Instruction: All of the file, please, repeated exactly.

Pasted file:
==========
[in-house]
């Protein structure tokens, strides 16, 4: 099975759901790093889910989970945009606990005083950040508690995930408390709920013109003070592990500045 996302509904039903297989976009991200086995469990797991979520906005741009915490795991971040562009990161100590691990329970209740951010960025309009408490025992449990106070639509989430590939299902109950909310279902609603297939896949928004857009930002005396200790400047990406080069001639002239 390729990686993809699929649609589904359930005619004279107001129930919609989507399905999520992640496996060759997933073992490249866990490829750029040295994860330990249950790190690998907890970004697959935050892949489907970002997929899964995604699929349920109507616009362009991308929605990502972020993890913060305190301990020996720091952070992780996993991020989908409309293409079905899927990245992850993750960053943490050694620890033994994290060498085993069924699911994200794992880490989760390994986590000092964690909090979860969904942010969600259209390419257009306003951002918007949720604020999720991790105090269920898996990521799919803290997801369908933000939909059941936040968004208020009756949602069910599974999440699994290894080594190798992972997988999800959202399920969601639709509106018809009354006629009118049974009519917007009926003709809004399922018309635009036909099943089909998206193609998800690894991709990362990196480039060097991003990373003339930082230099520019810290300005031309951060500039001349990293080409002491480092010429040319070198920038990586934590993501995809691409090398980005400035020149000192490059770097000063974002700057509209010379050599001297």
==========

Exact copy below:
[in-house]
């Protein structure tokens, strides 16, 4: 099975759901790093889910989970945009606990005083950040508690995930408390709920013109003070592990500045 996302509904039903297989976009991200086995469990797991979520906005741009915490795991971040562009990161100590691990329970209740951010960025309009408490025992449990106070639509989430590939299902109950909310279902609603297939896949928004857009930002005396200790400047990406080069001639002239 390729990686993809699929649609589904359930005619004279107001129930919609989507399905999520992640496996060759997933073992490249866990490829750029040295994860330990249950790190690998907890970004697959935050892949489907970002997929899964995604699929349920109507616009362009991308929605990502972020993890913060305190301990020996720091952070992780996993991020989908409309293409079905899927990245992850993750960053943490050694620890033994994290060498085993069924699911994200794992880490989760390994986590000092964690909090979860969904942010969600259209390419257009306003951002918007949720604020999720991790105090269920898996990521799919803290997801369908933000939909059941936040968004208020009756949602069910599974999440699994290894080594190798992972997988999800959202399920969601639709509106018809009354006629009118049974009519917007009926003709809004399922018309635009036909099943089909998206193609998800690894991709990362990196480039060097991003990373003339930082230099520019810290300005031309951060500039001349990293080409002491480092010429040319070198920038990586934590993501995809691409090398980005400035020149000192490059770097000063974002700057509209010379050599001297």